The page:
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Letting it all Hang Out

On Thursday afternoon I was walking around looking at galleries and the street art in Richmond and Cremorne. Why not they are just on either side of the Richmond train line. Well, Block Projects is further down Stephenson Street than that but there was some street art to keep me amused along the way.

Block Projects had a great exhibition by Richard Grigg. At first I thought have I walked into an exhibition by a group of intellectually challenged individuals. It looked awkward, stumbling and obvious. “It is a very brave exhibition,” Malcolm, from Block Projects told me. It is indeed; he is letting it all hang out, as they would say in the sixties. Grigg’s unconscious is so close to the surface you can see its periscope, conning tower and the wake

I walk around again to appreciate just how much Grigg’s is pushing himself in all directions. There is the crude, the childlike, the doodle-like, comic book, symbolic, text-based, graphomania, and ultra-fine drawings splashed with other stuff. Grigg’s large pencil drawing on paper are excellent, especially the sleeping crocodile being teased by branches and bladders in “tickle, tickle, I will save you” and the pile of dead animals in “after the flood”. It is all wonderfully surreal in an entirely contemporary way.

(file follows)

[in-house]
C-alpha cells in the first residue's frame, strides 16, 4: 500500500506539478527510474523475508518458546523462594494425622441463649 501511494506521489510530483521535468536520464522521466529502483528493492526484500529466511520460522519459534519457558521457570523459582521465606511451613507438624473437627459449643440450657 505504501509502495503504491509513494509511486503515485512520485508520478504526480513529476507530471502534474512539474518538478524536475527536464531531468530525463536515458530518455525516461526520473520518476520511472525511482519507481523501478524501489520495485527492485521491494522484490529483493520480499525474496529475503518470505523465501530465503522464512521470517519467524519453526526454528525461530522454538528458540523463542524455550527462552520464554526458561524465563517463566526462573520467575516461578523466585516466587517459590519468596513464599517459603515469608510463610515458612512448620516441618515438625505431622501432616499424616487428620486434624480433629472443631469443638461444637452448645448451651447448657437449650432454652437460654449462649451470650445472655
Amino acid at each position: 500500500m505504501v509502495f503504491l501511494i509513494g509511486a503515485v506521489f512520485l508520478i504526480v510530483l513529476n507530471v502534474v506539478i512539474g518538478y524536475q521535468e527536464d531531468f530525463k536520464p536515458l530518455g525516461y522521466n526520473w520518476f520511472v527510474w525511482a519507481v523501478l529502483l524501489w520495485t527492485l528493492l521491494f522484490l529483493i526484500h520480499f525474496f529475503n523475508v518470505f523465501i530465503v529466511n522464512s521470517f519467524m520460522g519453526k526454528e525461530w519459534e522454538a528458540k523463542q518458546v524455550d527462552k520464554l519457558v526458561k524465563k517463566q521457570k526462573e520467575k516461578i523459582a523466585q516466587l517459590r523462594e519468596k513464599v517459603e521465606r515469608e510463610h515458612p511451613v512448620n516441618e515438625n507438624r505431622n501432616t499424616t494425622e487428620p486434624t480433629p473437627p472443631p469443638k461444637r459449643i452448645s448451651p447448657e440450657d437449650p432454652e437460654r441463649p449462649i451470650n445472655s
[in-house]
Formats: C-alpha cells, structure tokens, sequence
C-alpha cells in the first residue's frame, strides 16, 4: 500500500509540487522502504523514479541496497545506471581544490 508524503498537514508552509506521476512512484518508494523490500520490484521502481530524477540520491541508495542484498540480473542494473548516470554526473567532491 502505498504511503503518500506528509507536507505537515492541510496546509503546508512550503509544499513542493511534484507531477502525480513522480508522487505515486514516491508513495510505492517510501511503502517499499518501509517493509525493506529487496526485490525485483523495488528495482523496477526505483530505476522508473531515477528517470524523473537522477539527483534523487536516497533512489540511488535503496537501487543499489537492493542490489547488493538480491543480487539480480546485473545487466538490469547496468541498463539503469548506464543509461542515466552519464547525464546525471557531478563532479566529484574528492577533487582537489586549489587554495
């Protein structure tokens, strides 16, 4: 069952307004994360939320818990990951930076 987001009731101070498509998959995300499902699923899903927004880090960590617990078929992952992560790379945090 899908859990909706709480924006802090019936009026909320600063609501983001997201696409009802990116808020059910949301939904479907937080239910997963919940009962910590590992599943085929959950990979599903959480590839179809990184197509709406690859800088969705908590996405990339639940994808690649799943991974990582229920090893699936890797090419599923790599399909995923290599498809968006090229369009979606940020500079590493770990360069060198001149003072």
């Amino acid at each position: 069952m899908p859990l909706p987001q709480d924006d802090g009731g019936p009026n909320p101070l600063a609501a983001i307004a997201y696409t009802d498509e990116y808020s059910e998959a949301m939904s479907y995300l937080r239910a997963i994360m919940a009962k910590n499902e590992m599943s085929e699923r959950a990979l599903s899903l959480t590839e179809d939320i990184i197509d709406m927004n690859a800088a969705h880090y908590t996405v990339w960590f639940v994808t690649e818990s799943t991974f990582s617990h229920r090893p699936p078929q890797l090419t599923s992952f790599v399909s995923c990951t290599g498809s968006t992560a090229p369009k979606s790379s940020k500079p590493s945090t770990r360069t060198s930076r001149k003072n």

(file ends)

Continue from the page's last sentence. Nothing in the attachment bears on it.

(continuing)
Across the railway tracks I wandered the back streets looking for galleries and street art – a few good pieces including this magnificent side of a house by Reka. Finally I found Place Gallery amid the many warehouse conversations.

Reka, house wall Richmond

Place Gallery had an exhibition by Glenn Morgan. There are 8 paintings along with 3 of the wood and tin diorama sculptures that are Morgan’s signature work. Morgan is also letting it all hang out with his art; in his large panoramas he shows the turmoil of everyday life in detail with speech balloons. There is a series telling the personal story of his relationship with his uncle.

Glen Morgan is also exhibiting a series of paintings that tell the story of Victoria’s drought. There is including one great, epic history painting, “Global Warming” that shows drought, bushfires and floods. You don’t get many history paintings anymore; they used to be so popular.

It struck me looking at Glen Morgan exhibition and considering Richard Grigg’s exhibition that Glenn Morgan doesn’t appear to be such an outsider artist anymore. It is not that Morgan’s art has changed the world has caught up with him. On the streets and in the galleries the artists are letting it all hang out.

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About Mark Holsworth

Writer, independent researcher and artist, Mark Holsworth is the author of the book Sculptures of Melbourne. View all posts by Mark Holsworth

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